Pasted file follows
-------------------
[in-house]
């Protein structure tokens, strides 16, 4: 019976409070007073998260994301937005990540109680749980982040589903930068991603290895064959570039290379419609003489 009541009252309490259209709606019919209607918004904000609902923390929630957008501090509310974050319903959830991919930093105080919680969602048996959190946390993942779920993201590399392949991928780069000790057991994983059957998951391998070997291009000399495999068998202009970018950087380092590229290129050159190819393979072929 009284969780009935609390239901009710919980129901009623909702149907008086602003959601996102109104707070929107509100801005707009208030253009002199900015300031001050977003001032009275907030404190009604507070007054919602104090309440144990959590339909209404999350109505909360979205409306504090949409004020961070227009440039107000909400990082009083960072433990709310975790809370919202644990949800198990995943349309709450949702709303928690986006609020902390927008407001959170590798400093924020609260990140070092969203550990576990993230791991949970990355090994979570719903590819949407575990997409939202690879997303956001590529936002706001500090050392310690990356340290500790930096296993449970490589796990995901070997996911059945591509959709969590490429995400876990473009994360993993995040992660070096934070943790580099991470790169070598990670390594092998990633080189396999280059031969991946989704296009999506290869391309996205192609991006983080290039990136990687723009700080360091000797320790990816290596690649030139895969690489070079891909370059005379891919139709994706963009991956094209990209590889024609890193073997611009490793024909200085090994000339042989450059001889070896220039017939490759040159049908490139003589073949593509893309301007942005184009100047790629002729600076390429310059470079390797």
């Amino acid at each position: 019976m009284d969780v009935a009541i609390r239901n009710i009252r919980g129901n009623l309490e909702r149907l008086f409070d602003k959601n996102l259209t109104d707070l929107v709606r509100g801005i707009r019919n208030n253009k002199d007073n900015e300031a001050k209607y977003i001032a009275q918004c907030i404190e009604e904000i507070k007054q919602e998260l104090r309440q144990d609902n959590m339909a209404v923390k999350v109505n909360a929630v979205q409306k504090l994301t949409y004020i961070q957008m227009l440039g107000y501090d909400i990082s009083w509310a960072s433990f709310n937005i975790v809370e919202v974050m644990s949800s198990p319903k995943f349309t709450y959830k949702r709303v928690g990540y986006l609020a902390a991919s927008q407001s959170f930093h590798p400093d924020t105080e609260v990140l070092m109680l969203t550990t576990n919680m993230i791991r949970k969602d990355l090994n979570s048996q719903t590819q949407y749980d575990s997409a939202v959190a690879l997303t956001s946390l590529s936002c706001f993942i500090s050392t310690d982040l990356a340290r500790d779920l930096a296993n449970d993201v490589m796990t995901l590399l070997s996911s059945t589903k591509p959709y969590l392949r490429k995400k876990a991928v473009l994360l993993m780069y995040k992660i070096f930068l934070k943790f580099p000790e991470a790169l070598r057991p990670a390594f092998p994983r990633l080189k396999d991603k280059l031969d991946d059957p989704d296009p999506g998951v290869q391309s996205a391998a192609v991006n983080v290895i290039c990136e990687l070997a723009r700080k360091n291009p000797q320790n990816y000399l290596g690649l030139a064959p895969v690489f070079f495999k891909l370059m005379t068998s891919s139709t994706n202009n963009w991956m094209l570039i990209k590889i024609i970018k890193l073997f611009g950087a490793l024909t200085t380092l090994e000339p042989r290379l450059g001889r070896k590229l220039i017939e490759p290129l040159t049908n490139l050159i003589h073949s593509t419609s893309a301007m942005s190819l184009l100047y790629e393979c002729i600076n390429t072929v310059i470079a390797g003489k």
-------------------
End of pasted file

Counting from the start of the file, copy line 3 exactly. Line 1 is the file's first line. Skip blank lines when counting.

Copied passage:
């Amino acid at each position: 019976m009284d969780v009935a009541i609390r239901n009710i009252r919980g129901n009623l309490e909702r149907l008086f409070d602003k959601n996102l259209t109104d707070l929107v709606r509100g801005i707009r019919n208030n253009k002199d007073n900015e300031a001050k209607y977003i001032a009275q918004c907030i404190e009604e904000i507070k007054q919602e998260l104090r309440q144990d609902n959590m339909a209404v923390k999350v109505n909360a929630v979205q409306k504090l994301t949409y004020i961070q957008m227009l440039g107000y501090d909400i990082s009083w509310a960072s433990f709310n937005i975790v809370e919202v974050m644990s949800s198990p319903k995943f349309t709450y959830k949702r709303v928690g990540y986006l609020a902390a991919s927008q407001s959170f930093h590798p400093d924020t105080e609260v990140l070092m109680l969203t550990t576990n919680m993230i791991r949970k969602d990355l090994n979570s048996q719903t590819q949407y749980d575990s997409a939202v959190a690879l997303t956001s946390l590529s936002c706001f993942i500090s050392t310690d982040l990356a340290r500790d779920l930096a296993n449970d993201v490589m796990t995901l590399l070997s996911s059945t589903k591509p959709y969590l392949r490429k995400k876990a991928v473009l994360l993993m780069y995040k992660i070096f930068l934070k943790f580099p000790e991470a790169l070598r057991p990670a390594f092998p994983r990633l080189k396999d991603k280059l031969d991946d059957p989704d296009p999506g998951v290869q391309s996205a391998a192609v991006n983080v290895i290039c990136e990687l070997a723009r700080k360091n291009p000797q320790n990816y000399l290596g690649l030139a064959p895969v690489f070079f495999k891909l370059m005379t068998s891919s139709t994706n202009n963009w991956m094209l570039i990209k590889i024609i970018k890193l073997f611009g950087a490793l024909t200085t380092l090994e000339p042989r290379l450059g001889r070896k590229l220039i017939e490759p290129l040159t049908n490139l050159i003589h073949s593509t419609s893309a301007m942005s190819l184009l100047y790629e393979c002729i600076n390429t072929v310059i470079a390797g003489k």